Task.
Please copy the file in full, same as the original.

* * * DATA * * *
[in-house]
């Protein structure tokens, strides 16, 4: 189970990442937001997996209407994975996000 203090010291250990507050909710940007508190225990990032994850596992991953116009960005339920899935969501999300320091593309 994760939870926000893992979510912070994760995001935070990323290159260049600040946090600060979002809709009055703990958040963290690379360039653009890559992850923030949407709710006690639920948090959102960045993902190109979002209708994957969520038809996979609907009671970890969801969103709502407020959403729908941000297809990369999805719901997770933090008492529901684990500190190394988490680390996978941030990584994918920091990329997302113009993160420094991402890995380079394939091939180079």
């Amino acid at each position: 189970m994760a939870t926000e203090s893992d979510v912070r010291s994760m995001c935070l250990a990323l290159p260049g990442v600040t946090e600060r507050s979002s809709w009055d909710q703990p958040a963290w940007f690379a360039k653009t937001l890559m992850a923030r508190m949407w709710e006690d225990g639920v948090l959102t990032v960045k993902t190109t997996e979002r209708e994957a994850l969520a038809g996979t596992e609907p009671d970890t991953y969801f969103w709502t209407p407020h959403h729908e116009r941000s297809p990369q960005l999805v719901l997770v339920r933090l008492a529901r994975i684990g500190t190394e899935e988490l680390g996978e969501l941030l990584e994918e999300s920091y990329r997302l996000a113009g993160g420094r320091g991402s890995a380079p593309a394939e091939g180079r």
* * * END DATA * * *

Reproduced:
[in-house]
């Protein structure tokens, strides 16, 4: 189970990442937001997996209407994975996000 203090010291250990507050909710940007508190225990990032994850596992991953116009960005339920899935969501999300320091593309 994760939870926000893992979510912070994760995001935070990323290159260049600040946090600060979002809709009055703990958040963290690379360039653009890559992850923030949407709710006690639920948090959102960045993902190109979002209708994957969520038809996979609907009671970890969801969103709502407020959403729908941000297809990369999805719901997770933090008492529901684990500190190394988490680390996978941030990584994918920091990329997302113009993160420094991402890995380079394939091939180079």
């Amino acid at each position: 189970m994760a939870t926000e203090s893992d979510v912070r010291s994760m995001c935070l250990a990323l290159p260049g990442v600040t946090e600060r507050s979002s809709w009055d909710q703990p958040a963290w940007f690379a360039k653009t937001l890559m992850a923030r508190m949407w709710e006690d225990g639920v948090l959102t990032v960045k993902t190109t997996e979002r209708e994957a994850l969520a038809g996979t596992e609907p009671d970890t991953y969801f969103w709502t209407p407020h959403h729908e116009r941000s297809p990369q960005l999805v719901l997770v339920r933090l008492a529901r994975i684990g500190t190394e899935e988490l680390g996978e969501l941030l990584e994918e999300s920091y990329r997302l996000a113009g993160g420094r320091g991402s890995a380079p593309a394939e091939g180079r």